What’s going on at school?

by Deb on April 13, 2010

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Welcome to the April Carnival of Natural Parenting: Parenting advice!

This post was written for inclusion in the monthly Carnival of Natural Parenting hosted by Hobo Mama and Code Name: Mama. This month we’re writing letters to ask our readers for help with a current parenting issue. Please read to the end to find a list of links to the other carnival participants.

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Dear Other Parents, especially ones further down the schooling track.

My big girl has now done a term of preschool, the first formal year of schooling here, she’s 4.  She only has it in the afternoon and it is all about preparation for real school later.  Overall I’m pretty happy with how things are going, in spite of being at home with me before starting (Oh Noes!) she settled in very quickly, has made friends and is bringing home bucketloads of craft and drawings. I talk to the teacher regularly in a friendly way, ask the big girl different things every afternoon, and next term I will be helping in the classroom once a week.

My question is, how do I really know what’s going on in school?  As she gets older there will be a lot more that I can’t be there for.  I have a very bright little cookie and the school has some problems, but because we live in the middle of nowhere changing is not an option.  I don’t want to be the parent from hell, I respect that early childhood teachers know more about it than I do, but how do I make sure she’s getting what she needs in all areas, without alienating anyone?!

I’d love any ideas and suggestions of what I can do to work with the school and my daughter, to make schooling a happy and helpful experience for all of us.

Yours sincerely,

New School Parent.

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Carnival of Natural Parenting -- Hobo Mama and Code Name: MamaVisit Hobo Mama and Code Name: Mama to find out how you can participate in the next Carnival of Natural Parenting!

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{ 16 comments… read them below or add one }

Dionna @ Code Name: Mama April 13, 2010 at 2:48 pm

I have no experience in this at all (so take this for what it’s worth), but it sounds like you’re doing the right things: having regular conversations with the teachers, volunteering when possible, keeping the lines of communication open with your daughter . . . I’d only add in making friends with some of the other parents too. I would imagine the most important piece is making sure your daughter feels safe talking to you about whatever happens at school. Good luck!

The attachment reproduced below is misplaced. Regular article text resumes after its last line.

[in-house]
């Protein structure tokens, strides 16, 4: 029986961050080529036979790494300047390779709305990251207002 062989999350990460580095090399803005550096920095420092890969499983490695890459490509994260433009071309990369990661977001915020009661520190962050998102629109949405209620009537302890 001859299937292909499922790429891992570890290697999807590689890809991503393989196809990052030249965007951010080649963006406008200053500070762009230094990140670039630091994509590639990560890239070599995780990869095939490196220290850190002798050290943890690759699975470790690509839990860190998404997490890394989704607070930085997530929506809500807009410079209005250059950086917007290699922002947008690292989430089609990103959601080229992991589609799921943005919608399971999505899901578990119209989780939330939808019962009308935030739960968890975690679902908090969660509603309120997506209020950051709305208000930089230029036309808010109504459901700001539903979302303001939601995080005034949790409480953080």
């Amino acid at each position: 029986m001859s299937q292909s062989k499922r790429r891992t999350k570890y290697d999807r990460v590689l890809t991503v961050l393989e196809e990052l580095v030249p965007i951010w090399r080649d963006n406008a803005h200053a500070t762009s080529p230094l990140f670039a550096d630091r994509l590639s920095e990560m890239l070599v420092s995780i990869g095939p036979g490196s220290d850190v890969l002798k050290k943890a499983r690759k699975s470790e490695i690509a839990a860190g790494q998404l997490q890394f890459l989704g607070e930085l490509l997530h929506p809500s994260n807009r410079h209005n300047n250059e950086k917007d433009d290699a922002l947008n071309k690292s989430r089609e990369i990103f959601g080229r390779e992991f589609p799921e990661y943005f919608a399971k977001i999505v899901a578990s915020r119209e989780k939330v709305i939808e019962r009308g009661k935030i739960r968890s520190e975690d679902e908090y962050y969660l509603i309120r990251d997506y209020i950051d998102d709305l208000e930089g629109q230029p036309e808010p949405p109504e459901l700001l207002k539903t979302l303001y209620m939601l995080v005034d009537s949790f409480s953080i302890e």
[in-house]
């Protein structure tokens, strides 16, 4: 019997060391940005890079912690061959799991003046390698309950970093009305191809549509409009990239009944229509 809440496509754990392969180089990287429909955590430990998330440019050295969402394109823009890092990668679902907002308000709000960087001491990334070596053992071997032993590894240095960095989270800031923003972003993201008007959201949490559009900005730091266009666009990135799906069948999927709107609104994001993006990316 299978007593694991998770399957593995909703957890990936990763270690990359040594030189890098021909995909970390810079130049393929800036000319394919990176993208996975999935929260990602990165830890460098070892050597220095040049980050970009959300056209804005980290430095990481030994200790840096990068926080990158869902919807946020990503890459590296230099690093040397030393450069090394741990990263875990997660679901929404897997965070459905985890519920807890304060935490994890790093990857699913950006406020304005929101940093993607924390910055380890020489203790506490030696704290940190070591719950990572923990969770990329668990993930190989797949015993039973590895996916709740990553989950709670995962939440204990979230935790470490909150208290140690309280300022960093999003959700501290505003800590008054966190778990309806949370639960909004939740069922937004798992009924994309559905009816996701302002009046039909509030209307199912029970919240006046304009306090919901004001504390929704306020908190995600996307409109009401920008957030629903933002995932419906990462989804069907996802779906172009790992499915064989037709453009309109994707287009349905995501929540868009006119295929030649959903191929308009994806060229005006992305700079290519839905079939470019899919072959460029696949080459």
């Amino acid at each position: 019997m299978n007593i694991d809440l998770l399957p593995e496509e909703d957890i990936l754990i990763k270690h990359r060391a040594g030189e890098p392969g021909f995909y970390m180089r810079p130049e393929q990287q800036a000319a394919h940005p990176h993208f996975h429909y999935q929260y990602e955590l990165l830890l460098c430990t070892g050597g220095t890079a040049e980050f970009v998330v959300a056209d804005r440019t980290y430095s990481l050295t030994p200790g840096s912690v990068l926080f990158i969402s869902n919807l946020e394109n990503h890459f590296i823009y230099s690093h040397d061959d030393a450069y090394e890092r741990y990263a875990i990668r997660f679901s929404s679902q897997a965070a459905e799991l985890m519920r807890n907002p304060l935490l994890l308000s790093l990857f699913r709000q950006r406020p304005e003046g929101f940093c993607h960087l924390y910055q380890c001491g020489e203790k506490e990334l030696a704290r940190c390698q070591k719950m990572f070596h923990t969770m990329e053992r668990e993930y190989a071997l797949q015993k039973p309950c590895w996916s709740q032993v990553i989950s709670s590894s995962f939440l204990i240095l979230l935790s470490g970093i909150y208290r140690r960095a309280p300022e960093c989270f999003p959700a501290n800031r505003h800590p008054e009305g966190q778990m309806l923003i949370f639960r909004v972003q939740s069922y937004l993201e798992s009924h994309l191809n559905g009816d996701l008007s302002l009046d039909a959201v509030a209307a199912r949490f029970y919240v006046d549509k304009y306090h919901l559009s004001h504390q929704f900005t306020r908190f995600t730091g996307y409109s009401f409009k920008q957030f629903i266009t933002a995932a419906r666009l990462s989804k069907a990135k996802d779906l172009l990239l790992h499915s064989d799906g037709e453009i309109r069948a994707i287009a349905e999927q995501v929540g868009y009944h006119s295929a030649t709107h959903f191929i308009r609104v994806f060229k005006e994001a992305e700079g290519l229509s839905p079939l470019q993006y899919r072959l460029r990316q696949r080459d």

.-= Dionna @ Code Name: Mama´s last blog ..How We Came to Unschooling =-.

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Kate Wicker @ Momopoly April 13, 2010 at 9:43 pm

I have no experience on this one or grand pearls of wisdom. However, I’m so glad I discovered your nifty niche blog through the carnival and will be adding it to my reader.

I guess the only no-brainer advice I have is to volunteer at the school if at all possible to get a feel for it.

Blessings! 🙂
.-= Kate Wicker @ Momopoly´s last blog ..Peer Pressure =-.

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kblogger April 14, 2010 at 12:10 am

I do a couple of different things.
Firstly, our school has “observation rooms” where you can observe classroom activity at any time, without the children or teacher seeing – so I make regular observations; just to see how my kids are interacting with other students, watch how the teacher is interacting with my kids & other children, and generally get the feel of the classroom. I do this several times in a semester with each of my children.
Next, I make sure to make myself availalable to my childrens’ teachers by making sure they have my cell phone, work phone, email address. I have signed up on their volunteer lists, talk with their teachers at pick-up time and bring things for the classroom regularly – snacks, crafts, etc. I also make it a point to be present at after-school events, and to know the office staff. I make sure I’m a parent that *can* be talked to, so that if there ever is a need, I’m not a stranger, know what I mean?
Finally, I talk with my kids every day about school. How they feel about their teachers, students, what activities they did, who their friends are, etc. Our school has photos posted each week of classroom activities – so I use that as a springboard for launching into conversations with my children (because often “how was school?” just gets a “great!”) – I try to remember to ask open ended questions. 🙂